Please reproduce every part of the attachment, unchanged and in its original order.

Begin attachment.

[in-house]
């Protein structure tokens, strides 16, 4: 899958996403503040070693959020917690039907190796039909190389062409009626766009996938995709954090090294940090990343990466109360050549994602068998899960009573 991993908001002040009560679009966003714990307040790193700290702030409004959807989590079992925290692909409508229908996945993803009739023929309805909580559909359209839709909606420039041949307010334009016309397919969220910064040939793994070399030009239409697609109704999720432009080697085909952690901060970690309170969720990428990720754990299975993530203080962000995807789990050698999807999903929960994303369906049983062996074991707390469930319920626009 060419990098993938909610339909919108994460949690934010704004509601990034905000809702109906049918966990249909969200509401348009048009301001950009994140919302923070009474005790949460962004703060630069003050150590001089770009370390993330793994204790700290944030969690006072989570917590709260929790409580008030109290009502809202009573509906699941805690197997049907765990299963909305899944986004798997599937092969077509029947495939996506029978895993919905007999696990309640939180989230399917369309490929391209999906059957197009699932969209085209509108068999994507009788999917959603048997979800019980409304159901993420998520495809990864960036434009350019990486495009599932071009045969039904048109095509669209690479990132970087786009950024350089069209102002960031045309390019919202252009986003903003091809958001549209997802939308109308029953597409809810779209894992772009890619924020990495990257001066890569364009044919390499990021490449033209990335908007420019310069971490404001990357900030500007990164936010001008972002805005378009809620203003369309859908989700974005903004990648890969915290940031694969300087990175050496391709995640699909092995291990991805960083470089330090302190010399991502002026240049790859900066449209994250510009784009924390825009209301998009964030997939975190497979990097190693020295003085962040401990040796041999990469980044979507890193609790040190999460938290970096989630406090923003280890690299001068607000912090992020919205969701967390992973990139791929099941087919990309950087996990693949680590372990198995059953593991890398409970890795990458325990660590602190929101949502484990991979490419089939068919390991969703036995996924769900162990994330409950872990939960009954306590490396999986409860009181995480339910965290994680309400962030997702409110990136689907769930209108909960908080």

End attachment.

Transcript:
[in-house]
């Protein structure tokens, strides 16, 4: 899958996403503040070693959020917690039907190796039909190389062409009626766009996938995709954090090294940090990343990466109360050549994602068998899960009573 991993908001002040009560679009966003714990307040790193700290702030409004959807989590079992925290692909409508229908996945993803009739023929309805909580559909359209839709909606420039041949307010334009016309397919969220910064040939793994070399030009239409697609109704999720432009080697085909952690901060970690309170969720990428990720754990299975993530203080962000995807789990050698999807999903929960994303369906049983062996074991707390469930319920626009 060419990098993938909610339909919108994460949690934010704004509601990034905000809702109906049918966990249909969200509401348009048009301001950009994140919302923070009474005790949460962004703060630069003050150590001089770009370390993330793994204790700290944030969690006072989570917590709260929790409580008030109290009502809202009573509906699941805690197997049907765990299963909305899944986004798997599937092969077509029947495939996506029978895993919905007999696990309640939180989230399917369309490929391209999906059957197009699932969209085209509108068999994507009788999917959603048997979800019980409304159901993420998520495809990864960036434009350019990486495009599932071009045969039904048109095509669209690479990132970087786009950024350089069209102002960031045309390019919202252009986003903003091809958001549209997802939308109308029953597409809810779209894992772009890619924020990495990257001066890569364009044919390499990021490449033209990335908007420019310069971490404001990357900030500007990164936010001008972002805005378009809620203003369309859908989700974005903004990648890969915290940031694969300087990175050496391709995640699909092995291990991805960083470089330090302190010399991502002026240049790859900066449209994250510009784009924390825009209301998009964030997939975190497979990097190693020295003085962040401990040796041999990469980044979507890193609790040190999460938290970096989630406090923003280890690299001068607000912090992020919205969701967390992973990139791929099941087919990309950087996990693949680590372990198995059953593991890398409970890795990458325990660590602190929101949502484990991979490419089939068919390991969703036995996924769900162990994330409950872990939960009954306590490396999986409860009181995480339910965290994680309400962030997702409110990136689907769930209108909960908080």